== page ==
Monetary Policy

IEA’s SMPC endorse new Bank of England Governor


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IEA response to the Autumn Statement

SMPC decides by six votes to three that Bank Rate should be held at ½%

The Institute of Economic Affairs’ Shadow Monetary Policy Committee (SMPC) decided by six votes to three that Bank Rate should be held at ½% on Thursday 6th December.

The SMPC poll was largely completed before the announcement that Mark Carney would be the next Governor of the Bank of England. To the extent that SMPC members expressed a view of the appointment, it was that this was an excellent choice that sent a clear signal about the openness of the UK to global talent. The contrast between the strong Canadian economy and the weak British one helps explain Mr Osborne’s decision. However, Canada has been helped by a noticeably less-competitive and internationally-open banking system and a far stronger fiscal background than Britain experiences. There was some concern that the new Governor might prove an unduly hard-line financial regulator in a way that was not appropriate at the current depressed point in the cycle.

Two dissenters wanted to raise Bank Rate by ¼% immediately, while another desired an increase of ½%. Most SMPC members thought that there should be no additional Quantitative Easing (QE) for the time being. One reason was that Mr Osborne’s 9th November decision to transfer £37bn of gilt coupon payments from the Asset Purchase Facility (APF) to the Exchequer represented a de facto monetary easing. Several SMPC members expressed concern that the announcement blurred the distinction between fiscal and monetary policy, risked politicising the latter and brought forward revenues into fiscal 2012-13 at the cost of increased borrowing in later years.

The SMPC is a group of economists who have gathered quarterly at the Institute of Economic Affairs (IEA) since July 1997. That it was the first such group in Britain, and that it gathers regularly to debate the issues involved, distinguishes the SMPC from the similar exercises carried out by a number of publications. Because the committee casts precisely nine votes each month, it carries a pool of ‘spare’ members since it is impractical for every member to vote every time. This can lead to changes in the aggregate vote, depending on who contributed to a particular poll. The nine independent analyses correspondingly should be regarded as more significant than the exact vote. The next SMPC gathering will be held on Tuesday 15th January 2013 and its minutes will be published on Sunday 3rd February. The next two SMPC e-mail polls will be released on the Sundays of 6th January and 3rd March, respectively.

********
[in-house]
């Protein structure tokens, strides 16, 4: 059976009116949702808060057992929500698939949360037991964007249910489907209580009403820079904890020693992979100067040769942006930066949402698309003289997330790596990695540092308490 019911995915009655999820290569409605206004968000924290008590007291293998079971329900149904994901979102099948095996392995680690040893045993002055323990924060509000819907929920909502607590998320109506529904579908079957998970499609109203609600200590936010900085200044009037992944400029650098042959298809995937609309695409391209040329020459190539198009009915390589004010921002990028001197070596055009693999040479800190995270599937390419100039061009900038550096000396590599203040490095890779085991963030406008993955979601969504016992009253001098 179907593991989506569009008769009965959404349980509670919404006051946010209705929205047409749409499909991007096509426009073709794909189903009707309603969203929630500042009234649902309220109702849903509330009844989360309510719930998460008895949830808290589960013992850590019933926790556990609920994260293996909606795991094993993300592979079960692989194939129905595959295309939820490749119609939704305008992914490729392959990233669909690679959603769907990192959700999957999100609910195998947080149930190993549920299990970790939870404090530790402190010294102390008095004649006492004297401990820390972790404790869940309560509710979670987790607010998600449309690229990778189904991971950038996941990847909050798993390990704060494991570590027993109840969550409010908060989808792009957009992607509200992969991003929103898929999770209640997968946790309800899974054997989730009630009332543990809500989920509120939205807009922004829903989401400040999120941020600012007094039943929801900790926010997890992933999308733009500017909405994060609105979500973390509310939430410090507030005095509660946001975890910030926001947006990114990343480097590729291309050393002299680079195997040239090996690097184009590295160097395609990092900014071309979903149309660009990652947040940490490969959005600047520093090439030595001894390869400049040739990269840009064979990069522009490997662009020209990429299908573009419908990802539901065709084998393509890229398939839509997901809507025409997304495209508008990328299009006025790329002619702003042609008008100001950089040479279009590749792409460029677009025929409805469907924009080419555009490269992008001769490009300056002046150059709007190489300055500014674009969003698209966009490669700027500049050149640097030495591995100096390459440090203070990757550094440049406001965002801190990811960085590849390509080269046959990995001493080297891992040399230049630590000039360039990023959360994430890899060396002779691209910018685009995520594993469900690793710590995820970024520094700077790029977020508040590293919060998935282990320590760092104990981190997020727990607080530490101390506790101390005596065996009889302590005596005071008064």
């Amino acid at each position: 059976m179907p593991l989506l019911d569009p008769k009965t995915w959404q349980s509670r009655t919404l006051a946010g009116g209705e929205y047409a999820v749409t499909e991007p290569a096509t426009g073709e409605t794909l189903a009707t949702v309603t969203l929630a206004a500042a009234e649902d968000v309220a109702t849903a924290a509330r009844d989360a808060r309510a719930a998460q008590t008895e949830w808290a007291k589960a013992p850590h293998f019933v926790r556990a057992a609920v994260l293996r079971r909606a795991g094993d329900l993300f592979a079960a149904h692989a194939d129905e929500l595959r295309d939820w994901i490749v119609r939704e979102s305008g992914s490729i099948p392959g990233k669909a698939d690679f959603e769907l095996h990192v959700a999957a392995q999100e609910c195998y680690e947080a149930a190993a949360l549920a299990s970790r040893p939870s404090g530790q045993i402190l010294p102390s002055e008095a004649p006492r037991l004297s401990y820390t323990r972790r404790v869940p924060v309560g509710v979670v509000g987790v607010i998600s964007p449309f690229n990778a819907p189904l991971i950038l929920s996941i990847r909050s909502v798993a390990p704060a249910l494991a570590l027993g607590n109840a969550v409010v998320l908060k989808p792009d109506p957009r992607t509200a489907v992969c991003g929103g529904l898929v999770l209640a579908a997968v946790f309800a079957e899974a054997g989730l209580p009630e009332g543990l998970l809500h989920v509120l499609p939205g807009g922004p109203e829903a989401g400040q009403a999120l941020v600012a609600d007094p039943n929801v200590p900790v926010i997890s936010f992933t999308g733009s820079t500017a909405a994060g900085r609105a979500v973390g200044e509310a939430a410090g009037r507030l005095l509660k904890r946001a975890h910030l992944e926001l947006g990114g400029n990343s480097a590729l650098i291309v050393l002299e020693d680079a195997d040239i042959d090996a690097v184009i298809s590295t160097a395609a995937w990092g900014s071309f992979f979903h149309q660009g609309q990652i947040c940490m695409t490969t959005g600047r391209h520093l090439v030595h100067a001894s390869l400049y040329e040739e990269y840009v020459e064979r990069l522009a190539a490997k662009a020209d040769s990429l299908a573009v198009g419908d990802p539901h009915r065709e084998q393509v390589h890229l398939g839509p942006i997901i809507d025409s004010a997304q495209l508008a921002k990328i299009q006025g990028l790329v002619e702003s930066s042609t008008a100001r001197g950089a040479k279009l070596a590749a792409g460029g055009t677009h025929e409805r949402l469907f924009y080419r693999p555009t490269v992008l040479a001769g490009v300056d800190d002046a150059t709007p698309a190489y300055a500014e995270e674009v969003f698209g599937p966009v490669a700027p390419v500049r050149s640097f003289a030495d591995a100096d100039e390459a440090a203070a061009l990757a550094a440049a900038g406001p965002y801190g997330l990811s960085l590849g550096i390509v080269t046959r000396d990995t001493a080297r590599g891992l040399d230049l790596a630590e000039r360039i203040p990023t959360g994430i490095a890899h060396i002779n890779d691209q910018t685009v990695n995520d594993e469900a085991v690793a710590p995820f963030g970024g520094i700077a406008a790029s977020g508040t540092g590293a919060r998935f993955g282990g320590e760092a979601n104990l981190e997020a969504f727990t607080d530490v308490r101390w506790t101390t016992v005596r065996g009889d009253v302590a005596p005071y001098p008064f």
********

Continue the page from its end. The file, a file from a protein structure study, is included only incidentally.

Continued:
Notes to editors:

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What is the SMPC?

The Shadow Monetary Policy Committee (SMPC) is a group of independent economists drawn from academia, the City and elsewhere, which meets physically for two hours once a quarter at the Institute for Economic Affairs (IEA) in Westminster, to discuss the state of the international and British economies, monitor the Bank of England’s interest rate decisions, and to make rate recommendations of its own. The inaugural meeting of the SMPC was held in July 1997, and the Committee has met regularly since then. The present note summarises the results of the latest monthly poll, conducted by the SMPC in conjunction with the Sunday Times newspaper.

Current SMPC membership:

The Secretary of the SMPC is Kent Matthews of Cardiff Business School, Cardiff University, and its Chairman is David B Smith (University of Derby and Beacon Economic Forecasting). Other members of the Committee include: Roger Bootle (Capital Economics Ltd), Tim Congdon (International Monetary Research Ltd.), Jamie Dannhauser (Lombard Street Research), Anthony J Evans (ESCP Europe Business School), John Greenwood (Invesco Asset Management), Andrew Lilico (Europe Economics), Patrick Minford (Cardiff Business School, Cardiff University), Akos Valentinyi (Cardiff Business School, Cardiff University), Peter Warburton (Economic Perspectives Ltd), Mike Wickens (University of York and Cardiff Business School) and Trevor Williams (Lloyds Bank Wholesale Markets). Philip Booth (Cass Business School and IEA) is technically a non-voting IEA observer but is awarded a vote on occasion to ensure that exactly nine votes are always cast.

The mission of the Institute of Economic Affairs is to improve understanding of the fundamental institutions of a free society by analysing and expounding the role of markets in solving economic and social problems.

The IEA is a registered educational charity and independent of all political parties.